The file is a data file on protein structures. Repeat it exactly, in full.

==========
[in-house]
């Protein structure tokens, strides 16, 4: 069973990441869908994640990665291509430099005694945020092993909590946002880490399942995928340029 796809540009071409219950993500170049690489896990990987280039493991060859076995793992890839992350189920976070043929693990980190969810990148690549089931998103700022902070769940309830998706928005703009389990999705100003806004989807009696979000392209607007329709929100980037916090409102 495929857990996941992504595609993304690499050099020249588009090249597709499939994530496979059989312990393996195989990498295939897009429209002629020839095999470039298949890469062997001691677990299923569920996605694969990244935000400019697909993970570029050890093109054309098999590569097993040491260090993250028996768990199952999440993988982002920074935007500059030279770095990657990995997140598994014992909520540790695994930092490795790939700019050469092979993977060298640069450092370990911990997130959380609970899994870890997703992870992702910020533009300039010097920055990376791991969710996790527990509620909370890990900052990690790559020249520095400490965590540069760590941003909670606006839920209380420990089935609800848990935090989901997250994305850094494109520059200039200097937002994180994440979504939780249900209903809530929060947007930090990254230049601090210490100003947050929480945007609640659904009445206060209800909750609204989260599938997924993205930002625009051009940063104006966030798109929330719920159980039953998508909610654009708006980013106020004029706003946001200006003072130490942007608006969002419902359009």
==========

[in-house]
């Protein structure tokens, strides 16, 4: 069973990441869908994640990665291509430099005694945020092993909590946002880490399942995928340029 796809540009071409219950993500170049690489896990990987280039493991060859076995793992890839992350189920976070043929693990980190969810990148690549089931998103700022902070769940309830998706928005703009389990999705100003806004989807009696979000392209607007329709929100980037916090409102 495929857990996941992504595609993304690499050099020249588009090249597709499939994530496979059989312990393996195989990498295939897009429209002629020839095999470039298949890469062997001691677990299923569920996605694969990244935000400019697909993970570029050890093109054309098999590569097993040491260090993250028996768990199952999440993988982002920074935007500059030279770095990657990995997140598994014992909520540790695994930092490795790939700019050469092979993977060298640069450092370990911990997130959380609970899994870890997703992870992702910020533009300039010097920055990376791991969710996790527990509620909370890990900052990690790559020249520095400490965590540069760590941003909670606006839920209380420990089935609800848990935090989901997250994305850094494109520059200039200097937002994180994440979504939780249900209903809530929060947007930090990254230049601090210490100003947050929480945007609640659904009445206060209800909750609204989260599938997924993205930002625009051009940063104006966030798109929330719920159980039953998508909610654009708006980013106020004029706003946001200006003072130490942007608006969002419902359009």